Ways I use Larder
We recently launched Larder, our new bookmarking app. I’ve been using Larder since it was possible to add a link (before we even sent it out to beta testers), so it’s become a big part of my workflow.
Before Larder, I’d been a big bookmarker for years. I used Pinboard for a few years, but recently started looking for other options, as I really wanted to use folders to better organise my links. I tried a few other options but found that almost all were lacking native mobile apps, and some of the ones I liked best were buggy and couldn’t handle my 6000+ link library.
Larder has an Android app, but I'm still early in the process of building an iOS app for it. Thankfully Josh is a talented web developer who cares about accessibility and responsive design, so he’s made Larder work well on mobile web for now.
Here are some of the ways I’m using Larder so far.
One of the main differences of Larder is that you can connect your GitHub account and we’ll automatically import your stars for you. If you tend to star a lot of projects on GitHub but also like bookmarking articles or tutorials, it can be really handy to have these all in the same place. Our GitHub import stays up to date as you add new stars, and it automatically grabs a description for each project and tags it with the main language used.
In the past I didn’t use GitHub stars much, because I relied on my bookmarks so much. I often saved GitHub pages as normal bookmarks, or saved links to landing pages for projects, even though all the code was on GitHub. Now I star lots of libraries I might use one day in my iOS apps. Since I also bookmark lots of tutorials and helpful blog posts, it’s easy to do a single search in Larder to find everything I’ve saved.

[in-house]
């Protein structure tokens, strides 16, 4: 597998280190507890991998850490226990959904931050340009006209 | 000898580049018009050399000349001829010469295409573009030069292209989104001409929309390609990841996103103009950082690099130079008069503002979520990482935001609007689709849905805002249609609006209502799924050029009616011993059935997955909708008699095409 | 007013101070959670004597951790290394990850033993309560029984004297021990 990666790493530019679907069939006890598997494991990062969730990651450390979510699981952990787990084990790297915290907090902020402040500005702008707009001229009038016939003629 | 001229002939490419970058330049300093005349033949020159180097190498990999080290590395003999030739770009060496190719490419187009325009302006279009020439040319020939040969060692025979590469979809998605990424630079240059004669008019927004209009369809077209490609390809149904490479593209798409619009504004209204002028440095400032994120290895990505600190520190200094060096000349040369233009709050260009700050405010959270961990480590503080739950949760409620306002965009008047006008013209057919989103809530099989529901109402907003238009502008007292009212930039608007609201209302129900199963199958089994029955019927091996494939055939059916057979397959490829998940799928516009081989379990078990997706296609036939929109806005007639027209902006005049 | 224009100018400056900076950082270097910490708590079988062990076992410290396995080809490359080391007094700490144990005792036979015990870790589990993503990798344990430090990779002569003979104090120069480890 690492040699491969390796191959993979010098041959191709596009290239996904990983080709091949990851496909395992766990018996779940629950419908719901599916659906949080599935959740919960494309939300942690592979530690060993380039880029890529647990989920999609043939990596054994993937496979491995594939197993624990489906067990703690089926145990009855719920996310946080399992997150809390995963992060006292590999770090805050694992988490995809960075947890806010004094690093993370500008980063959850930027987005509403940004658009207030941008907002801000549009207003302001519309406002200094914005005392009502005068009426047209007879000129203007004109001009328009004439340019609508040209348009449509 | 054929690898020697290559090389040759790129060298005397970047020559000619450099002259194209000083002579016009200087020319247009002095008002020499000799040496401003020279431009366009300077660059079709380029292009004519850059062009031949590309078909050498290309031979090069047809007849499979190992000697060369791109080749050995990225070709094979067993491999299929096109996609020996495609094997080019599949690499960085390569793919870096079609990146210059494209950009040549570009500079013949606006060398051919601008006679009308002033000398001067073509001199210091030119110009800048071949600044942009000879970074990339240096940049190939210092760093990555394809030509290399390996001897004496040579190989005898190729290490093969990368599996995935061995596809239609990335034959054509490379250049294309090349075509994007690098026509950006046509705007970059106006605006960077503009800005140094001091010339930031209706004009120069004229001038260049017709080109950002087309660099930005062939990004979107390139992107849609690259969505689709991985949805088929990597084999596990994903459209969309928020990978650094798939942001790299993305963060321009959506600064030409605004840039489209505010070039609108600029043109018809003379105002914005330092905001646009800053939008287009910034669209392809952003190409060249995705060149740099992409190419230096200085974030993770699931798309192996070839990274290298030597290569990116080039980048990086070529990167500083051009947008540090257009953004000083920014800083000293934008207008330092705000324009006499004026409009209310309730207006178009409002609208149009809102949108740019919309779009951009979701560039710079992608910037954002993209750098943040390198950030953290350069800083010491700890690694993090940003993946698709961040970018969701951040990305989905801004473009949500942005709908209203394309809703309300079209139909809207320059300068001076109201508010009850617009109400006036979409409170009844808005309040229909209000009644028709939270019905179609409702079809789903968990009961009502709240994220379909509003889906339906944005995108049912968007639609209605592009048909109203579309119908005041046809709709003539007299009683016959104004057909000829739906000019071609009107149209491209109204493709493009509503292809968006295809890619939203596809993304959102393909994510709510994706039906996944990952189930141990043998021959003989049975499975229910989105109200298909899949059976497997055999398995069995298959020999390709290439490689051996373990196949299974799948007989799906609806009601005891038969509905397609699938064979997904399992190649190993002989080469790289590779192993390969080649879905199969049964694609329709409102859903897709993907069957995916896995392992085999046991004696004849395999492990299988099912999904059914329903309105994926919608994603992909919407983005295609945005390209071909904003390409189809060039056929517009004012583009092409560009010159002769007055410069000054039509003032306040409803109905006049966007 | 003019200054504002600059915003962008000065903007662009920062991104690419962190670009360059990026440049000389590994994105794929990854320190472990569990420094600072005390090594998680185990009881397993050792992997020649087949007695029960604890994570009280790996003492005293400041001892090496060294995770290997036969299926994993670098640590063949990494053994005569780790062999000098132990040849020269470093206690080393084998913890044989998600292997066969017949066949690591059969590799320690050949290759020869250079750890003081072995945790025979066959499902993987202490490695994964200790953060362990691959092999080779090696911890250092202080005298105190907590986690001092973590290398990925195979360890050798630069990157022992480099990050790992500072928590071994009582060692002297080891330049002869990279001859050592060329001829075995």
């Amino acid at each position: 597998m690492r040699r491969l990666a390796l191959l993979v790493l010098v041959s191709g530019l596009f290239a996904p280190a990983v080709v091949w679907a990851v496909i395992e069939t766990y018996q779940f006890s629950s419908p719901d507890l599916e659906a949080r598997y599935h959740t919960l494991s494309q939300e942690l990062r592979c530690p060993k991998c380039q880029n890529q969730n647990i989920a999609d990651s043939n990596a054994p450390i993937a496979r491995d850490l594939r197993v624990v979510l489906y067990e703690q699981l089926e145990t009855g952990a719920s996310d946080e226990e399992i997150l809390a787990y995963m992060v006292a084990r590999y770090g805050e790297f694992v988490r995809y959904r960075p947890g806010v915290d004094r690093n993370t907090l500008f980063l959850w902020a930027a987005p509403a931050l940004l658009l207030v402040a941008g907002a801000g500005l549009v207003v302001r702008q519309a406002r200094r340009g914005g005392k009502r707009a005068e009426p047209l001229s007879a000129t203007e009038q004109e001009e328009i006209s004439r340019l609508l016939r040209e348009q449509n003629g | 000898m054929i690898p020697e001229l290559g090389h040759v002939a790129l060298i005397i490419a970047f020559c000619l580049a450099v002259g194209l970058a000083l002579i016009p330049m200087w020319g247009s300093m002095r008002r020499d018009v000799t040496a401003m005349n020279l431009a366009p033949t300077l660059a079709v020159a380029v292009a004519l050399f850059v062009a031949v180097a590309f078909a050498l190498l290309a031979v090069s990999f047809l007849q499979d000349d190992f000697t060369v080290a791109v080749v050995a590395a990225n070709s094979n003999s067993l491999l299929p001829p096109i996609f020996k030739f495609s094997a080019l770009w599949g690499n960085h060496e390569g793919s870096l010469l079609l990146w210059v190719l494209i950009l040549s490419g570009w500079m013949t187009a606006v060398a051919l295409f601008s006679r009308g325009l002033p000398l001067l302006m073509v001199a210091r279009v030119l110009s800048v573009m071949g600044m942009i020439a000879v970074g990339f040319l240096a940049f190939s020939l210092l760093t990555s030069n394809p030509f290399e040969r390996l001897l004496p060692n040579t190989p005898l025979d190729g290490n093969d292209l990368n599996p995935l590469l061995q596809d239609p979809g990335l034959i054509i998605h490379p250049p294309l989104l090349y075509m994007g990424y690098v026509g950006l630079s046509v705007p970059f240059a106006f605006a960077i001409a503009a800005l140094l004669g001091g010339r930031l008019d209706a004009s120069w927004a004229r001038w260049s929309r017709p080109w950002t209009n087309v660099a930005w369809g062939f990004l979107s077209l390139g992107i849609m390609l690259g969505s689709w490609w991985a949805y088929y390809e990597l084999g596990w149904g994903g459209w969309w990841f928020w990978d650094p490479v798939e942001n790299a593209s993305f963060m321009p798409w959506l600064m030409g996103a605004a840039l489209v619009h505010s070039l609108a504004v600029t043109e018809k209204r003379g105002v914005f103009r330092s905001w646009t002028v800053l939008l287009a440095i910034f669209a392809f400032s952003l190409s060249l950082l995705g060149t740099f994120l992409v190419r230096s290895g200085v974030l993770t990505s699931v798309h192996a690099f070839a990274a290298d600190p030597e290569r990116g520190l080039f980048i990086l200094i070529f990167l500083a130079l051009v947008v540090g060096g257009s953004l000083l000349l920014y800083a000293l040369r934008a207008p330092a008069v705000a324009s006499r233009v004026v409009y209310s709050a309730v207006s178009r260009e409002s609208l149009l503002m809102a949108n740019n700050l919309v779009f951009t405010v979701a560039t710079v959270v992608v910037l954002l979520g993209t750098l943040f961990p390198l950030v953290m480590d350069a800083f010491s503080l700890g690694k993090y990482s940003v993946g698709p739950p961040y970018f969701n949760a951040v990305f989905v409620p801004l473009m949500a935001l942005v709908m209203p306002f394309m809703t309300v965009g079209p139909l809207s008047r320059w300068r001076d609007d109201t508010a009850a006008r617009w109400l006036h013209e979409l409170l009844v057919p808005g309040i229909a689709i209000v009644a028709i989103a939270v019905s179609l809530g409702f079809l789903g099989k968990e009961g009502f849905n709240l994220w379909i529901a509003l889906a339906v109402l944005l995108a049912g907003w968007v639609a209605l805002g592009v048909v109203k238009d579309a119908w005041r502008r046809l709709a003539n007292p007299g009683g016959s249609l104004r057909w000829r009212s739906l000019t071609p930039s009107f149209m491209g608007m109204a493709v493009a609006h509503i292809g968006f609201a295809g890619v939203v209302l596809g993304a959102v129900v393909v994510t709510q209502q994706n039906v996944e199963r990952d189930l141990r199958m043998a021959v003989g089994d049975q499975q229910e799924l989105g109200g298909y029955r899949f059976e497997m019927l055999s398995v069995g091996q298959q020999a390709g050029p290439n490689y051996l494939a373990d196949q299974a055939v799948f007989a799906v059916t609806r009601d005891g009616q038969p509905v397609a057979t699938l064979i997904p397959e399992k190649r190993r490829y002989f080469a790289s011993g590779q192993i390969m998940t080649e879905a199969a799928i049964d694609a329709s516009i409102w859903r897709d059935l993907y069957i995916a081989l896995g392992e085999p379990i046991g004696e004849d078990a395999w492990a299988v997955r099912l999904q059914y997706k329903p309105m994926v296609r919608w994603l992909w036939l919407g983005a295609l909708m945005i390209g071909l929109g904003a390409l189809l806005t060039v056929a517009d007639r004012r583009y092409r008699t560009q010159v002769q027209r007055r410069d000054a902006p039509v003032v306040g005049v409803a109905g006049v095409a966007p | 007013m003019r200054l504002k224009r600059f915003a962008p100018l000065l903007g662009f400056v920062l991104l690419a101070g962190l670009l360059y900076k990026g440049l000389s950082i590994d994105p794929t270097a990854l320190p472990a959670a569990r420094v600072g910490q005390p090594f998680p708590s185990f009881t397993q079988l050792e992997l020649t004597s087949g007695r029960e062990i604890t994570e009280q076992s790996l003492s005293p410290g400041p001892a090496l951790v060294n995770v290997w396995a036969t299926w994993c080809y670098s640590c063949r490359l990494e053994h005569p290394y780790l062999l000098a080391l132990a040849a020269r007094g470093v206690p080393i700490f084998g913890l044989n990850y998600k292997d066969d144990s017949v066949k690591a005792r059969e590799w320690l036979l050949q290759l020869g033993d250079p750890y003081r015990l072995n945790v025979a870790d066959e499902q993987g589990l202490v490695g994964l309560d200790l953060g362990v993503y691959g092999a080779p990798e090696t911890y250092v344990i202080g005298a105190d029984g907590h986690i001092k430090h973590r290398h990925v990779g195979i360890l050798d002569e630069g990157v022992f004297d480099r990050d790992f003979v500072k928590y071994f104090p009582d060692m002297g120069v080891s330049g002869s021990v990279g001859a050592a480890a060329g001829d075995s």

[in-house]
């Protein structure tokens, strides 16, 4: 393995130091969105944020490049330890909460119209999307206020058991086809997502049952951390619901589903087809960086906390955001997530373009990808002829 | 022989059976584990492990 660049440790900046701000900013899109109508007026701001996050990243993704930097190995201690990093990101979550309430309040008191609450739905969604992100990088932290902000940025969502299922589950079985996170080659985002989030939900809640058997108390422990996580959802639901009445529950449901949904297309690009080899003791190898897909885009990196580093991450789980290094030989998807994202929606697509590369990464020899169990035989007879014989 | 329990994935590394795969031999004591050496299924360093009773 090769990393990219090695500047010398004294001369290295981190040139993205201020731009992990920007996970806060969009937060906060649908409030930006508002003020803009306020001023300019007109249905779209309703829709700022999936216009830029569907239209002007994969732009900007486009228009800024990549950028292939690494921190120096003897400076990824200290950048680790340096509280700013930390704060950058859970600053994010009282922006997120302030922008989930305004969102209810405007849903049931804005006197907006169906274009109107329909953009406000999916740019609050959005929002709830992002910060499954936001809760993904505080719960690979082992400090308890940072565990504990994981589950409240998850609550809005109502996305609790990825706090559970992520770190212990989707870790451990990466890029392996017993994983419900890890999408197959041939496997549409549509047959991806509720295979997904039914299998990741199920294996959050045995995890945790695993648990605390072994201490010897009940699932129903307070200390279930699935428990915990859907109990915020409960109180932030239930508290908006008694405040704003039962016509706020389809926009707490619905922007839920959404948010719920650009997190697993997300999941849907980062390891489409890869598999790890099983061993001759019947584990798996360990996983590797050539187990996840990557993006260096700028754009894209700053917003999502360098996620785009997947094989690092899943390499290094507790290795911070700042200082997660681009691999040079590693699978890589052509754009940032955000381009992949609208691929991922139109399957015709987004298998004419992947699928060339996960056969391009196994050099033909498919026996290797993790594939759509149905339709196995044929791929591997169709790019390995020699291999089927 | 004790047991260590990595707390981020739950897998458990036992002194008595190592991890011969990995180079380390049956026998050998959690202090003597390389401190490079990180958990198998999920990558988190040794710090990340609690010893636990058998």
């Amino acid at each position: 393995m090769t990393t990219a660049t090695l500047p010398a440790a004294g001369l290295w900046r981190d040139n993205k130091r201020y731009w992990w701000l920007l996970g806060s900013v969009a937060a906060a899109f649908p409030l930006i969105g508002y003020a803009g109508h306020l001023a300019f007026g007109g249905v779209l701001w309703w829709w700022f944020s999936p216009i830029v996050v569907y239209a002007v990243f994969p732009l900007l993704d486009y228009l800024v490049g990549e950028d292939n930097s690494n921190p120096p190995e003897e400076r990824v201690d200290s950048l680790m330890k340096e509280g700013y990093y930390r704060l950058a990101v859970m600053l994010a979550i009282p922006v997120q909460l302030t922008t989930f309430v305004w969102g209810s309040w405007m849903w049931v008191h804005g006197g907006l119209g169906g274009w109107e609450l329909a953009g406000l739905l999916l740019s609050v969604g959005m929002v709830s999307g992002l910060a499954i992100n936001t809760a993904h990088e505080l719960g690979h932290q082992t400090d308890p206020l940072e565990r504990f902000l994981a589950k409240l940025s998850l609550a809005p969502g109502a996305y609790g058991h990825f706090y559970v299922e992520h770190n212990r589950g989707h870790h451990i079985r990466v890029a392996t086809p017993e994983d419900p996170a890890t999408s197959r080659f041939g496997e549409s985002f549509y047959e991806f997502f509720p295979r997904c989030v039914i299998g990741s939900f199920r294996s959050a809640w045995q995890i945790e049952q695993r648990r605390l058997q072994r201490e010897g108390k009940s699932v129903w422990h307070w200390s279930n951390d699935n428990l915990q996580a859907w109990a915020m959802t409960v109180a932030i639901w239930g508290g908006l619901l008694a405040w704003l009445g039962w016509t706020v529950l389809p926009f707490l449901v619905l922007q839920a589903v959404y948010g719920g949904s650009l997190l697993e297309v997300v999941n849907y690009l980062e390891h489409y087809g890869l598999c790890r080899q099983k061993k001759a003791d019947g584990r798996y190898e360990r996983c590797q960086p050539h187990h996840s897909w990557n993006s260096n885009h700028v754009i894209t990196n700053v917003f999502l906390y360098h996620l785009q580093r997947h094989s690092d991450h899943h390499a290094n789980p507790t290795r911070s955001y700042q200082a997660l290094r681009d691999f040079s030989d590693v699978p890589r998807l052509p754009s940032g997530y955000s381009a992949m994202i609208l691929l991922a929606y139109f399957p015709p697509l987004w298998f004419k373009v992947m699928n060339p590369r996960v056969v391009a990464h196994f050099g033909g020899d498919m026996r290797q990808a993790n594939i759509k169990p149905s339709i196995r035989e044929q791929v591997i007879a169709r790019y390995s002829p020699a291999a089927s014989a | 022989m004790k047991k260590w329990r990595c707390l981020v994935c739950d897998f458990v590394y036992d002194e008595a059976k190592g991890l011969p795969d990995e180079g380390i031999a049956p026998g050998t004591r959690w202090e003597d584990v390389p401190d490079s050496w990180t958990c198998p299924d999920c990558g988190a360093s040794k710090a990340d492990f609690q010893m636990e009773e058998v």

When I’m in the mood for shopping but not ready to spend money, I like to bookmark products that catch my eye. This is really helpful when choosing clothes later, even if some of the items aren’t available anymore, because it points me to sites I’ve already found that have styles I like.
It’s also handy for researching things I don’t know much about, like when I went looking for lights and locks for my bicycle. I wasn’t ready to buy immediately, but I wouldn’t have remembered where I found the lights I liked best without bookmarking them.
My research folder is easily my most-used. I use it to save anything I read that might be useful in my writing someday. I save journal articles, write-ups of studies, blog posts, and videos on anything from creativity to productivity.
Since I had my hair cut short about a year ago, I’ve been trying different ways of having it cut each time I visit the hairdresser. I find it’s best to take a few pictures of what I’m considering, so I keep links to pictures I like in this folder.
Hairstyles probably would work better as a Pinterest board, but I like having everything together in Larder, and not using a different service just to store a few photos.
I refer back to my own writing often when I write about the same, or similar, topics. I often go back to my old work to find reference material I used, or re-use a great quote.
Because I’m so often looking for things I wrote, and they’re spread out across the blogs of all the businesses I’ve ever written for, it’s much easier to keep these all together with the rest of my links where I can do a quick search by tag or keyword and find everything I have related to the topic I’m writing about.
Whenever I have something new published, I try to remember to save a link in this folder. And more recently I made the folder public, so I can use it as a sort of portfolio to send to new clients now. It's always up-to-date with any new links I add, so it's an easy way for me to point people to examples of my past work.
There’s no right way to use bookmarks, but I think it’s interesting to see how other people use Larder. Hopefully this has given you some ideas that you might find useful yourself.
You can sign up to try Larder for free here.